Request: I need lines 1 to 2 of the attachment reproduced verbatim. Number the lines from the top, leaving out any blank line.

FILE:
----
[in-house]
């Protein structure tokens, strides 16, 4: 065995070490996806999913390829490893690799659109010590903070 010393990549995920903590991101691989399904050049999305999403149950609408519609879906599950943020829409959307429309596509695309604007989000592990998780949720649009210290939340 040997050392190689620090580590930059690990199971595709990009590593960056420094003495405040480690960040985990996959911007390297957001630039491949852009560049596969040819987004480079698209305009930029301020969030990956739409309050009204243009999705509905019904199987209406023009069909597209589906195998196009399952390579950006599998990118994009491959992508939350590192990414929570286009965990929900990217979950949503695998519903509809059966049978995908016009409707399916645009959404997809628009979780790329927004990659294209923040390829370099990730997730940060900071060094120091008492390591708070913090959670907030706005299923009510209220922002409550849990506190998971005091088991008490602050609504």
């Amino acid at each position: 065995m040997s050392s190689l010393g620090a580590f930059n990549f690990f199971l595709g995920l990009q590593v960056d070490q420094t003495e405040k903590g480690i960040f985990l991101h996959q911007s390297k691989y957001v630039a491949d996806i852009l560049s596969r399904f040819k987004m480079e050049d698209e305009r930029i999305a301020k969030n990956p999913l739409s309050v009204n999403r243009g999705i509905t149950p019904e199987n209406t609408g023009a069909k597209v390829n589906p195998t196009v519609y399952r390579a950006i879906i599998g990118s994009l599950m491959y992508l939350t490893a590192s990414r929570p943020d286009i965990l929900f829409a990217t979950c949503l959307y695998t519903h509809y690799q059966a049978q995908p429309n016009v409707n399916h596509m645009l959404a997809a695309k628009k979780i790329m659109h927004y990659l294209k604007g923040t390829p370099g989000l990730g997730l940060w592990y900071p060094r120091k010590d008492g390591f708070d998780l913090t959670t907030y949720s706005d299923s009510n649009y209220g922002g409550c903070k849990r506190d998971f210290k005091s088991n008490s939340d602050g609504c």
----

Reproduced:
[in-house]
């Protein structure tokens, strides 16, 4: 065995070490996806999913390829490893690799659109010590903070 010393990549995920903590991101691989399904050049999305999403149950609408519609879906599950943020829409959307429309596509695309604007989000592990998780949720649009210290939340 040997050392190689620090580590930059690990199971595709990009590593960056420094003495405040480690960040985990996959911007390297957001630039491949852009560049596969040819987004480079698209305009930029301020969030990956739409309050009204243009999705509905019904199987209406023009069909597209589906195998196009399952390579950006599998990118994009491959992508939350590192990414929570286009965990929900990217979950949503695998519903509809059966049978995908016009409707399916645009959404997809628009979780790329927004990659294209923040390829370099990730997730940060900071060094120091008492390591708070913090959670907030706005299923009510209220922002409550849990506190998971005091088991008490602050609504």